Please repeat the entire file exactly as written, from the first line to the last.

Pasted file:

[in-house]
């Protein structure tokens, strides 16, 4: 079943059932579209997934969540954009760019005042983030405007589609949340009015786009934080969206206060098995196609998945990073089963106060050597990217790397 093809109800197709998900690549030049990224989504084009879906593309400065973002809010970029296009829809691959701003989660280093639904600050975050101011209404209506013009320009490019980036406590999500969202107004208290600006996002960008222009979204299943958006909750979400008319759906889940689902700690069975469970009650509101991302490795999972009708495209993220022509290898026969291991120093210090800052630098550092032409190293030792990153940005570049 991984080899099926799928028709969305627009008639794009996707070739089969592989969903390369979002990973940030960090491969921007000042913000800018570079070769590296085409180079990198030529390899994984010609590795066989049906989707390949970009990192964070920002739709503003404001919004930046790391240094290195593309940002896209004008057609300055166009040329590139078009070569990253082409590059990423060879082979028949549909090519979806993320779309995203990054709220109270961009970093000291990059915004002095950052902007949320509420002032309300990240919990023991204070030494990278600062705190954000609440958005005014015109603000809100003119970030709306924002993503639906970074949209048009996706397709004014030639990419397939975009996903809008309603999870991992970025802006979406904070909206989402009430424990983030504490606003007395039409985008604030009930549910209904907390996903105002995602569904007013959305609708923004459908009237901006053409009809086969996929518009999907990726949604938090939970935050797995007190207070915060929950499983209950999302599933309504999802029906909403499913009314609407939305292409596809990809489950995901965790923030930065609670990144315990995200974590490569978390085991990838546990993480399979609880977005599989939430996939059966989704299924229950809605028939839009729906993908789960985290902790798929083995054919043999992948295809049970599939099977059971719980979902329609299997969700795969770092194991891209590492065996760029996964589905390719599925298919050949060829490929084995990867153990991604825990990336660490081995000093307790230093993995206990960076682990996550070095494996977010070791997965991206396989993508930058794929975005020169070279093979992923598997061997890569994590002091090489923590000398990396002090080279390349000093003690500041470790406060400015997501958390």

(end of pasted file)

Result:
[in-house]
């Protein structure tokens, strides 16, 4: 079943059932579209997934969540954009760019005042983030405007589609949340009015786009934080969206206060098995196609998945990073089963106060050597990217790397 093809109800197709998900690549030049990224989504084009879906593309400065973002809010970029296009829809691959701003989660280093639904600050975050101011209404209506013009320009490019980036406590999500969202107004208290600006996002960008222009979204299943958006909750979400008319759906889940689902700690069975469970009650509101991302490795999972009708495209993220022509290898026969291991120093210090800052630098550092032409190293030792990153940005570049 991984080899099926799928028709969305627009008639794009996707070739089969592989969903390369979002990973940030960090491969921007000042913000800018570079070769590296085409180079990198030529390899994984010609590795066989049906989707390949970009990192964070920002739709503003404001919004930046790391240094290195593309940002896209004008057609300055166009040329590139078009070569990253082409590059990423060879082979028949549909090519979806993320779309995203990054709220109270961009970093000291990059915004002095950052902007949320509420002032309300990240919990023991204070030494990278600062705190954000609440958005005014015109603000809100003119970030709306924002993503639906970074949209048009996706397709004014030639990419397939975009996903809008309603999870991992970025802006979406904070909206989402009430424990983030504490606003007395039409985008604030009930549910209904907390996903105002995602569904007013959305609708923004459908009237901006053409009809086969996929518009999907990726949604938090939970935050797995007190207070915060929950499983209950999302599933309504999802029906909403499913009314609407939305292409596809990809489950995901965790923030930065609670990144315990995200974590490569978390085991990838546990993480399979609880977005599989939430996939059966989704299924229950809605028939839009729906993908789960985290902790798929083995054919043999992948295809049970599939099977059971719980979902329609299997969700795969770092194991891209590492065996760029996964589905390719599925298919050949060829490929084995990867153990991604825990990336660490081995000093307790230093993995206990960076682990996550070095494996977010070791997965991206396989993508930058794929975005020169070279093979992923598997061997890569994590002091090489923590000398990396002090080279390349000093003690500041470790406060400015997501958390």